“You’re my boy, Braun!”
It’s the bottom of the first inning of Friday’s game at Dodger stadium. I’m seated near the right field line, tucked two sections before the foul pole. Ryan Braun is close enough to hear me yell, but it’s not me bellowing to Braun that he’s my boy. It’s a guy wearing a Braun jersey seated in the section to my right.
“You’re a cheater, Braun! Nobody likes you… LA doesn’t like you!”
These howls come from a guy in a white shirt and black cap two rows behind the guy in the Braun jersey. The Braun-hater sways slightly as he stands with a beer in his hand. He’s inebriated but not yet belligerent. When he stops yelling to take a sip, the dude in the Braun jersey responds with equal gusto, “You’re my boy, Braun!”
This vocal tennis match continues through the bottom of the first inning. It becomes part of the background of the game as I focus on keeping score. Suddenly, a new agitated yell rises from my right. A middle-aged man in Brewers gear now stands in the middle of the neighboring section. In so many words, he tells the Braun-hater to show some respect and stop using profanities. The Braun-hater defiantly repeats his patter one more time then quiets. It’s not long before the inning ends and the Braun-hater disappears. Turns out he doesn’t have seats in that section. He’d just shown up there to give Braun a piece of his mind.
Between innings, I glance toward the guy in the Braun jersey. He takes a deep gulp from a one-liter bottle of Coke Zero, which I hope has more than Coke Zero in it. He glances in my direction to see me wearing a Brewers’ shirt and hat. I give him an approving nod and he reciprocates. Normally, I’m not the kind of guy who yells at ballgames. Tonight, I’m quietly keeping score while muttering nerdy stats under my breath. So I appreciate the hard work this Brewers fan is doing and hope that my nod relays, at least, part of that message.
The Brewers went on to win Friday night’s game in comeback fashion, fueled by a five-run eighth inning. Throughout the game, Braun received more light ribbing from the Dodgers’ right field denizens. Nothing with the same degree of vitriol spewed during the first inning but enough, every now and then, to garner the reassuring response “You’re my boy, Braun” from his fan.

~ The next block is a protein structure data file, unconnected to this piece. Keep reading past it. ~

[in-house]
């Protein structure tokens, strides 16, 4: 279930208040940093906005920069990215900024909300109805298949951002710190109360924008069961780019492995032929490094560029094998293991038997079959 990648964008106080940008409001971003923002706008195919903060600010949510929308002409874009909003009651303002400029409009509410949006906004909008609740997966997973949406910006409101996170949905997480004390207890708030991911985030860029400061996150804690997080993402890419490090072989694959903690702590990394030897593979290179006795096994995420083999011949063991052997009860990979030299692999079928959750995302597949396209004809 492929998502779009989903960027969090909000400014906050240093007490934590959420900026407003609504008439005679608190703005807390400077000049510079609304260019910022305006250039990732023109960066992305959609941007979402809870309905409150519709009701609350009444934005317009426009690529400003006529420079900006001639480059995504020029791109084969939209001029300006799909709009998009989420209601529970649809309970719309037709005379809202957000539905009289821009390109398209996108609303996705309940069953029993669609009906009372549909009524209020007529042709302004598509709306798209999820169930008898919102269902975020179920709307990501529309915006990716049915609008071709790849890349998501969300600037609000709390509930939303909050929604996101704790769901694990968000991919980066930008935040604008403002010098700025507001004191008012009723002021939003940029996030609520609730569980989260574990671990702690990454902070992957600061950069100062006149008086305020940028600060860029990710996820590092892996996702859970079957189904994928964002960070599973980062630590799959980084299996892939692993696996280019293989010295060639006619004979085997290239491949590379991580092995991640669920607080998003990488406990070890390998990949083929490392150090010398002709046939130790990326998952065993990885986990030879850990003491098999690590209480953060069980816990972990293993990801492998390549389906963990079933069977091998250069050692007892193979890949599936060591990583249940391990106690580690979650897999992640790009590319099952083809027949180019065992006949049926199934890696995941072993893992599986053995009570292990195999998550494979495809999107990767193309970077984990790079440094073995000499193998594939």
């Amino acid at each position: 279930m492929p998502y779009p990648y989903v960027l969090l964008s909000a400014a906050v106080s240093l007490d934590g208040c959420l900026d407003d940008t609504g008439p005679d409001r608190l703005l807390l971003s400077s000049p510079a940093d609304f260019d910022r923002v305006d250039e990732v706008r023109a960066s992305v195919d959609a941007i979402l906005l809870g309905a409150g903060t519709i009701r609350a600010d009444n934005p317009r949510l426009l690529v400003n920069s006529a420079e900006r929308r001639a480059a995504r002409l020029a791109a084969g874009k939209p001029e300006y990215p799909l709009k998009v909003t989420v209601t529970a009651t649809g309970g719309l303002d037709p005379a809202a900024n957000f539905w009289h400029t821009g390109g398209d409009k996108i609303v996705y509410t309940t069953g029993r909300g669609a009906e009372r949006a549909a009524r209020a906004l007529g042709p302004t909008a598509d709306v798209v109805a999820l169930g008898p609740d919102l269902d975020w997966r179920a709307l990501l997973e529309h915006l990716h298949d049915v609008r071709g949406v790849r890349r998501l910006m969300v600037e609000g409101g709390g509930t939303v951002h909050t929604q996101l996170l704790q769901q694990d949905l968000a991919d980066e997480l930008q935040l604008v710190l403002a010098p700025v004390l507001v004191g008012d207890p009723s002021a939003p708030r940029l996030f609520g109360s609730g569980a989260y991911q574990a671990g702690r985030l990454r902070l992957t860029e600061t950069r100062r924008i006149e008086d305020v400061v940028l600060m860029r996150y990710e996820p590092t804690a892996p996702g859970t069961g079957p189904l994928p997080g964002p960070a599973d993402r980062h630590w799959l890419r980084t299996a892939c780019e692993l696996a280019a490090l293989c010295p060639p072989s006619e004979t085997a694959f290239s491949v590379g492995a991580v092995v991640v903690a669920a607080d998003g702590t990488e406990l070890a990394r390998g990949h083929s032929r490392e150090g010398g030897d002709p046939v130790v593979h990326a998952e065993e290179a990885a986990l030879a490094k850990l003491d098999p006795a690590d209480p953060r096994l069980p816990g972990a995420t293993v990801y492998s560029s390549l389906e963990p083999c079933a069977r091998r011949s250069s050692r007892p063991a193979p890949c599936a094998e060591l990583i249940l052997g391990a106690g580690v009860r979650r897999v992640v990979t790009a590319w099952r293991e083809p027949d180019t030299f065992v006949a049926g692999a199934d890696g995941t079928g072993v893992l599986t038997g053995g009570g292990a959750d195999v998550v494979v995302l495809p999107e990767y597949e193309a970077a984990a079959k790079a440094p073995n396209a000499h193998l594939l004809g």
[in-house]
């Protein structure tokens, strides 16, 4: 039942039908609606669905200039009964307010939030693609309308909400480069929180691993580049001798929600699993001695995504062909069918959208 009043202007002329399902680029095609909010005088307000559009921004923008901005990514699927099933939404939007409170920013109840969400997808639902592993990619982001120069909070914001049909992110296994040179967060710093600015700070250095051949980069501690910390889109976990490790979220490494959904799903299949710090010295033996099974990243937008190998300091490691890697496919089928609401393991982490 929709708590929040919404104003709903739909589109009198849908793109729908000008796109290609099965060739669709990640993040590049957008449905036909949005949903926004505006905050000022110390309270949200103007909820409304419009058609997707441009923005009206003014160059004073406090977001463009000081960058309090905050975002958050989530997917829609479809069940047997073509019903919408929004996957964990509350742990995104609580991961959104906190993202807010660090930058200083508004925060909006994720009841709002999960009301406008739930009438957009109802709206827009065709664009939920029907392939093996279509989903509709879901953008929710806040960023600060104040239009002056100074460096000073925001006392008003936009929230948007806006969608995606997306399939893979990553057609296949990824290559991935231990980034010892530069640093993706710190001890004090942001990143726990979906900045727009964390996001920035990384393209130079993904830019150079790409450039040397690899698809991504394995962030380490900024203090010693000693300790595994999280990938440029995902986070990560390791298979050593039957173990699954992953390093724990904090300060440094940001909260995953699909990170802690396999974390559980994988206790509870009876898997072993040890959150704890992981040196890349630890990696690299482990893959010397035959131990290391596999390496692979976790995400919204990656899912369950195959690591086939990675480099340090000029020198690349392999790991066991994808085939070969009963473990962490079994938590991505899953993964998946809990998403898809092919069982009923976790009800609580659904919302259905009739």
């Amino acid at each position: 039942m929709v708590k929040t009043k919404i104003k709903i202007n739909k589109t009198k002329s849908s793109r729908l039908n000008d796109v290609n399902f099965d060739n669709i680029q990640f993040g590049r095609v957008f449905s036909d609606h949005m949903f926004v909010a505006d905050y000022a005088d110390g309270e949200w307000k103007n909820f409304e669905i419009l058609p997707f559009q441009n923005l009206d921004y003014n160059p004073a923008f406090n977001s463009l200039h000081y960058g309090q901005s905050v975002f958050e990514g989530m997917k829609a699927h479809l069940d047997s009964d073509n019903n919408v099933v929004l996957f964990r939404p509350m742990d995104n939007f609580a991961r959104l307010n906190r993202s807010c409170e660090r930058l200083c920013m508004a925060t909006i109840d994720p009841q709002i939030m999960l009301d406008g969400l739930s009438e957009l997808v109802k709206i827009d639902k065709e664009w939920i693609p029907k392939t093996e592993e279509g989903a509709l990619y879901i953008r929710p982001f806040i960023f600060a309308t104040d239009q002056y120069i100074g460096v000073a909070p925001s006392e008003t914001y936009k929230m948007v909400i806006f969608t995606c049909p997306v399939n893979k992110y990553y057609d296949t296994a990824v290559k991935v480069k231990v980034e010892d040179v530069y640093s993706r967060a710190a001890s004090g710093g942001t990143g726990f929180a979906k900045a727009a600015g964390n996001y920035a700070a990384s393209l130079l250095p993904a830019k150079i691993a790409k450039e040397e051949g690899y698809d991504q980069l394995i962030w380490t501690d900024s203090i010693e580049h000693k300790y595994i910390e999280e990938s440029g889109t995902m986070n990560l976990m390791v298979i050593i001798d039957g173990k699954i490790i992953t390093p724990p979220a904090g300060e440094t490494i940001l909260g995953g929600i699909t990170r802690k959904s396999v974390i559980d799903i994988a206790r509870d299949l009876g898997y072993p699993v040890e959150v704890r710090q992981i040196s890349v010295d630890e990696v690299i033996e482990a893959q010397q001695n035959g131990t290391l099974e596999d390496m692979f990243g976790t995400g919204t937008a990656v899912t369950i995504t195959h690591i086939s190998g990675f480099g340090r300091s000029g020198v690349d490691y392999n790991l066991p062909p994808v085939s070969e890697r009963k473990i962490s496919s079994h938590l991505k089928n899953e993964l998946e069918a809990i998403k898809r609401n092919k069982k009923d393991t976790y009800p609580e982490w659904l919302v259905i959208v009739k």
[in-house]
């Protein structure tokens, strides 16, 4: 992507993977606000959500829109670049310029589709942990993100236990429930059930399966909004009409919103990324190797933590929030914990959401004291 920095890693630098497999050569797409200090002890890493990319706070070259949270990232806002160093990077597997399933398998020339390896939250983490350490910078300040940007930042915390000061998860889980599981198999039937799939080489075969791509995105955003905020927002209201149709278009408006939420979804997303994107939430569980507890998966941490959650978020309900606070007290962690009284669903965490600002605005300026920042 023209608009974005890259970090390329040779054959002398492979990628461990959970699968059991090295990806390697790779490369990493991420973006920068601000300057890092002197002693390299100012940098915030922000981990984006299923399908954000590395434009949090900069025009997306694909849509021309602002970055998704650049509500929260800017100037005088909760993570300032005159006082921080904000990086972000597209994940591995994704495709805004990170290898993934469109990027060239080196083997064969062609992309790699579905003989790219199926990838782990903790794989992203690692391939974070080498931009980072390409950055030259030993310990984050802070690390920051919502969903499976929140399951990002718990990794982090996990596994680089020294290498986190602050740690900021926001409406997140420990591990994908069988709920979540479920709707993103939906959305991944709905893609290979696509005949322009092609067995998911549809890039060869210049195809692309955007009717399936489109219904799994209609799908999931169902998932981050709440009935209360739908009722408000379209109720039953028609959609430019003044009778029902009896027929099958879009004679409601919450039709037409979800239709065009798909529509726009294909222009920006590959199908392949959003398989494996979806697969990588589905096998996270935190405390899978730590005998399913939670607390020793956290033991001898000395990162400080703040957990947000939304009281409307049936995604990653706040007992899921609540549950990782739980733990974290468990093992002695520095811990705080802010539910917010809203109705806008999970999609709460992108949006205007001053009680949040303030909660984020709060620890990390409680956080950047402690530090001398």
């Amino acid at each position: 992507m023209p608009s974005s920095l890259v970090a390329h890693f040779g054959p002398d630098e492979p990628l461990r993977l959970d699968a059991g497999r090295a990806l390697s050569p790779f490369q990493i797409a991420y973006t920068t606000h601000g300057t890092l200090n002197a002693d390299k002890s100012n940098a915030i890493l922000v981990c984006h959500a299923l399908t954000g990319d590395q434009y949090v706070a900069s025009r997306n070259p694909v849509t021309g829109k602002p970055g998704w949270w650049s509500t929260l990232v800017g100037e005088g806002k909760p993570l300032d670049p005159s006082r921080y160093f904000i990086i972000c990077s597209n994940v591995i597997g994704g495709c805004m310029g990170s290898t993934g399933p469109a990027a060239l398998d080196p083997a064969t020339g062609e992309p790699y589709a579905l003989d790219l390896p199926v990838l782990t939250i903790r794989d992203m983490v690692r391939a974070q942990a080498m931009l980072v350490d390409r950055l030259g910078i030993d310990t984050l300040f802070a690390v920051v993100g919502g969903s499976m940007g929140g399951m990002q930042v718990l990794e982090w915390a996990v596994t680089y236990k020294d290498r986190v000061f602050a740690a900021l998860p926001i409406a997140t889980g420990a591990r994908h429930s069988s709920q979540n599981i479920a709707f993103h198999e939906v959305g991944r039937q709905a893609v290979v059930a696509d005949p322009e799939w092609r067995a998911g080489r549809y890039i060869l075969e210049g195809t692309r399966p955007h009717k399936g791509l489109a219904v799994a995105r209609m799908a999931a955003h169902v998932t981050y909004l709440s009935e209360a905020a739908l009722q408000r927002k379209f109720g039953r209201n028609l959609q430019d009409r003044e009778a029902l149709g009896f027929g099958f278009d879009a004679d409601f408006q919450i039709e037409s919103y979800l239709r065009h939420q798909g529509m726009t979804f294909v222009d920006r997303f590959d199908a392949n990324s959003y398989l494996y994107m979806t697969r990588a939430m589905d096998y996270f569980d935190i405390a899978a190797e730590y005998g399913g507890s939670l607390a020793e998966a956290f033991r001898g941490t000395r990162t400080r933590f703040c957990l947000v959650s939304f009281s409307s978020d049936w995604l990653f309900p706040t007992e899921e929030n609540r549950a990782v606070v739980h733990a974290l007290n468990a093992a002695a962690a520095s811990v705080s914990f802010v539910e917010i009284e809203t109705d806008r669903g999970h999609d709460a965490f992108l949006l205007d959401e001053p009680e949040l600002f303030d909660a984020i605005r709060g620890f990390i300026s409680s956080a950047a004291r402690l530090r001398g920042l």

When the game ends, the family next me bolts to find a place in the outfield grass for the Star Wars themed fireworks show. I make it to the aisle at the same time as the Braun fan. He introduces himself as “Andrew from Madison”. Together, we talk about the game while fighting against the flow of fans headed to the field. Since we’re both wily veterans of Dodgers Stadium, we know that leaving now means a quicker escape from Chavez Ravine.
While weaving through the parking lot, Andrew and I discuss the Brewers and Jimmy Nelson’s strong performance. He’s obviously a big fan and, in previous seasons, has followed the Crew to road games in San Diego and San Francisco. In his travels, Andrew had made it a habit to sit in sections by Braun. He started yelling “You’re my boy, Braun” years ago and it stuck. One time, Andrew’s catchphrase caught enough of Braun’s attention to get Braun to toss him a ball. Friday night, Andrew returned the favor by continuing to support Braun in hostile territory.
The scene Friday night seemed like a snapshot of what this season must be like for Braun on the road. Earfuls of antagonistic chatter cut by the occasional fan throwing him some compassion. He would never admit that it gets to him but how could it not at times?
When I return for Saturday’s game, I land tickets in the same section as Friday night. Andrew isn’t there but neither is the lone Braun heckler. Instead, the entire right field pavilion is giving him grief. When Braun roams right field a plethora of “Boos” and chants of “Steroids” fill the air. When Matt Kemp comes out for the top half of the innings there are calls of “MVP”.
It all culminates during Braun’s at bat against Clayton Kershaw in the top of the third inning. I re-watched the at bat Sunday morning on the FSW feed. It’s barely audible on the Brewers’ broadcast but chants of “Cheater” started and steadily grew louder during the first two pitches. From where I sat, it was the loudest the stadium had been so far that game. Something a single voice could not counteract no matter how hard it tried. Luckily, one didn’t have to.
On the field, Carlos Gomez dancing off second base drew Kershaw’s attention away from Braun. As the game slowed, the “Cheater” chant faded. Two pitches later, Braun drove a ball to right center field, just over Matt Kemp’s glove, for a two-run home run. Without Andrew around, it was the perfect way to silence the Dodger faithful.
Yet, as I marked Braun’s home run in my scorecard, I couldn’t help honor Andrew, “You’re my boy, Braun!”